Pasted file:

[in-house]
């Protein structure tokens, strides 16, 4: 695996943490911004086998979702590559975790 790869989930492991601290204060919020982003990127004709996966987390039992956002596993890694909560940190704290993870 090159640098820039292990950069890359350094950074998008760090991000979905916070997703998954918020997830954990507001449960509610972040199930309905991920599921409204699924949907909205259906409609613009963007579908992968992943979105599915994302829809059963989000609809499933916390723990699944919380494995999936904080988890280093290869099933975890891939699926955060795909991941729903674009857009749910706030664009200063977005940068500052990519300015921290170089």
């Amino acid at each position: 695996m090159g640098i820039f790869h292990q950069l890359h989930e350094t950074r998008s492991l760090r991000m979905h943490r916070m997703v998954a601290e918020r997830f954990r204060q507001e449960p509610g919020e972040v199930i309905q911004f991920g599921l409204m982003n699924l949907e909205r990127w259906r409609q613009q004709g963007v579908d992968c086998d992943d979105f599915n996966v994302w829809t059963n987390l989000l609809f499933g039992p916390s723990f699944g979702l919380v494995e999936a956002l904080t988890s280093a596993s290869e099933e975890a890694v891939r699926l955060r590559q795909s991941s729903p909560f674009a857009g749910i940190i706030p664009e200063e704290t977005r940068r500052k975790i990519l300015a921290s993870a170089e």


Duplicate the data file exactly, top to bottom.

[in-house]
């Protein structure tokens, strides 16, 4: 695996943490911004086998979702590559975790 790869989930492991601290204060919020982003990127004709996966987390039992956002596993890694909560940190704290993870 090159640098820039292990950069890359350094950074998008760090991000979905916070997703998954918020997830954990507001449960509610972040199930309905991920599921409204699924949907909205259906409609613009963007579908992968992943979105599915994302829809059963989000609809499933916390723990699944919380494995999936904080988890280093290869099933975890891939699926955060795909991941729903674009857009749910706030664009200063977005940068500052990519300015921290170089």
């Amino acid at each position: 695996m090159g640098i820039f790869h292990q950069l890359h989930e350094t950074r998008s492991l760090r991000m979905h943490r916070m997703v998954a601290e918020r997830f954990r204060q507001e449960p509610g919020e972040v199930i309905q911004f991920g599921l409204m982003n699924l949907e909205r990127w259906r409609q613009q004709g963007v579908d992968c086998d992943d979105f599915n996966v994302w829809t059963n987390l989000l609809f499933g039992p916390s723990f699944g979702l919380v494995e999936a956002l904080t988890s280093a596993s290869e099933e975890a890694v891939r699926l955060r590559q795909s991941s729903p909560f674009a857009g749910i940190i706030p664009e200063e704290t977005r940068r500052k975790i990519l300015a921290s993870a170089e």